Businesses and nonprofit groups are finding ways to stay connected to customers and clients.
Daryl Griggs of United Martial Arts Academy normally has more than 80 students training at his Medford location. He’s now doing virtual classes to keep people sweating.
His high school seniors face missing out on school spring sports, graduation ceremonies, the prom and other memorable events.
“I’m going through my list and checking on each of my families,” Griggs said.
He isn’t just teaching the discipline, strength and mental toughness that come with martial arts. Griggs is inviting kids to schedule 15- to 20-minute phone calls with him to vent and share their feelings.
He’s afraid suicide rates will go up among youth.
“They need you to reach out to them,” Griggs said.
As of 2018, suicide took over the top spot as the No. 1 killer of youth ages 10-24 in Oregon, surpassing deaths from car crashes and other accidents.
Serina Pori of the mental health organization Family Solutions said suicide rates are on the rise. Family Solutions serves children and families in Jackson and Josephine counties.
She urged everyone to be aware of others who seem down. Although it may seem awkward, ask a person directly, “Are you thinking about taking your own life?”
“When people are in a dark space, they need connection,” Pori said.
Help the person get connected to mental health services.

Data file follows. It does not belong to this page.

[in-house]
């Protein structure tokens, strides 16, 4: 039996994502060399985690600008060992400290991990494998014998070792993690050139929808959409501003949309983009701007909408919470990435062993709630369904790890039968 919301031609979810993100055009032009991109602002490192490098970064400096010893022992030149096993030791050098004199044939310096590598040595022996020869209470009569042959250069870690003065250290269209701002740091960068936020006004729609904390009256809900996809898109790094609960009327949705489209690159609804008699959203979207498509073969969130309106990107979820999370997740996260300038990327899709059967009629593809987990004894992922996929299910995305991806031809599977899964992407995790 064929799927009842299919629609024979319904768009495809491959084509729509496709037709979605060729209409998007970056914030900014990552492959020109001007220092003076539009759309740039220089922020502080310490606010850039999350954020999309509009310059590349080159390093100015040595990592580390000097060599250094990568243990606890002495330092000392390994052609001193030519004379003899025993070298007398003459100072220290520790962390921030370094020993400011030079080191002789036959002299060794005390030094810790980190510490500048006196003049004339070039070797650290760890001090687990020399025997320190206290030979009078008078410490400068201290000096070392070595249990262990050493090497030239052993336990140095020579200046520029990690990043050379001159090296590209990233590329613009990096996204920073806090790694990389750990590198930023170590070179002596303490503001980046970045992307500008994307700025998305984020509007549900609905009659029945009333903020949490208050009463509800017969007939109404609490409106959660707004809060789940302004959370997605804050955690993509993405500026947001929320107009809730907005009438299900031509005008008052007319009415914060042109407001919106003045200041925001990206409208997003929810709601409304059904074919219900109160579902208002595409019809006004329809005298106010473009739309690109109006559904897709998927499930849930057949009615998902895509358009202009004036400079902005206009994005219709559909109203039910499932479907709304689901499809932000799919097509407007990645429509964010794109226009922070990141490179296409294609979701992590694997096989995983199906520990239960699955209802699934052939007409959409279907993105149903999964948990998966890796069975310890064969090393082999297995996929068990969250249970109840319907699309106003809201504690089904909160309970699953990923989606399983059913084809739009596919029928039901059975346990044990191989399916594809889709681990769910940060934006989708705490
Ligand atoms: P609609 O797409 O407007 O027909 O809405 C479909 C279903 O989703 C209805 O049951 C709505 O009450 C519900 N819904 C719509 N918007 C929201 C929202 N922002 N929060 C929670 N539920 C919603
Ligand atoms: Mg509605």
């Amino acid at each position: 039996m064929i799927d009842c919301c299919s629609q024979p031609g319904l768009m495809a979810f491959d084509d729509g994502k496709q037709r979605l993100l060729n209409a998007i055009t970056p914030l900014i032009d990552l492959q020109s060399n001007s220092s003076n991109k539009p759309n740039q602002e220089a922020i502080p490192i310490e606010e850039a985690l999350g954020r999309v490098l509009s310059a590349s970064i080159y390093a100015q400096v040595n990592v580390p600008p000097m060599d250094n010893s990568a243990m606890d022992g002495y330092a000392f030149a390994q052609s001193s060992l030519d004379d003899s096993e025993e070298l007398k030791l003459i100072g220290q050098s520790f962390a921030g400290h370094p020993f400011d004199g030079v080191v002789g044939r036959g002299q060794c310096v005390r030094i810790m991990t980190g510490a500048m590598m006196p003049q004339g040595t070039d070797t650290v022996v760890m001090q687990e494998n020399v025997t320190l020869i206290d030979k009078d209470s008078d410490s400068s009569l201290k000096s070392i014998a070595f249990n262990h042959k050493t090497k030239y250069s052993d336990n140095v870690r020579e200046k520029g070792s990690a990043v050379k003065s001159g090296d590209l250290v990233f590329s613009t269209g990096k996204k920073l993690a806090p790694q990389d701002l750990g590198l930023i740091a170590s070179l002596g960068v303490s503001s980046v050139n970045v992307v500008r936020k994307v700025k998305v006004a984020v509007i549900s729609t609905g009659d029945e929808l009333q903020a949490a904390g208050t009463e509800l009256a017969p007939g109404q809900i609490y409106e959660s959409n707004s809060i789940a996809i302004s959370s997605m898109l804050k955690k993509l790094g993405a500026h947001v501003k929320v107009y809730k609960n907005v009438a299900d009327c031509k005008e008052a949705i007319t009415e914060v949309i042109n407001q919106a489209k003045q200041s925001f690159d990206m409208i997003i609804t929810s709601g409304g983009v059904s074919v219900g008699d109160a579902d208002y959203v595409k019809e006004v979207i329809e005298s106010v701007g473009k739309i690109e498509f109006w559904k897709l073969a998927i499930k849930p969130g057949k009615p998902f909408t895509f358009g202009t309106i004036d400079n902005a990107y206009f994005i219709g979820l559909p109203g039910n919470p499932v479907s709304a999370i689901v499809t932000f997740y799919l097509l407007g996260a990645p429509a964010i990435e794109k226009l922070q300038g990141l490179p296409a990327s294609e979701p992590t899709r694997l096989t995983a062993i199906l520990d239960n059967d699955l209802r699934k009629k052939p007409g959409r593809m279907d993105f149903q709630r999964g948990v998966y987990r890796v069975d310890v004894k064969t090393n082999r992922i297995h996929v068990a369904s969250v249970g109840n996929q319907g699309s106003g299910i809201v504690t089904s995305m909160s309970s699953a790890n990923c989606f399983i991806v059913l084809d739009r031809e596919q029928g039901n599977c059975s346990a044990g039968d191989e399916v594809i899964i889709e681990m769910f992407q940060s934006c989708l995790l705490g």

If you or someone you know is experiencing a mental health crisis, call the National Suicide Prevention Lifeline at 1-800-273-8255 or text 273TALK to 839863. The Spanish language line is 1-888-628-9454.
Youthline, a teen-to-teen crisis and help line, is available daily from 4-10 p.m. Call 1-877-968-8491 or text teen2teen to 839863 or chat at www.oregonyouthline.org.
If a suicide attempt seems imminent or a suicide attempt has been made, call 911 immediately.
To help the Southern Oregon community show its support for each other and offer encouragement, the Medford embroidery and screenprinting business Master Stitch is making “Oregon Strong” and “Southern Oregon Strong” hats and T-shirts and other inspirational apparel.
New orders for the company’s regular products have flat-lined.
“We’ve got about a week of work left on orders that came in,” said Lois Malone.
After that, the future for employees is uncertain, she said.
Brandon Kidwell, who does website makeovers, is helping businesses update their sites and post new messages for customers about coronavirus-related closures and changes.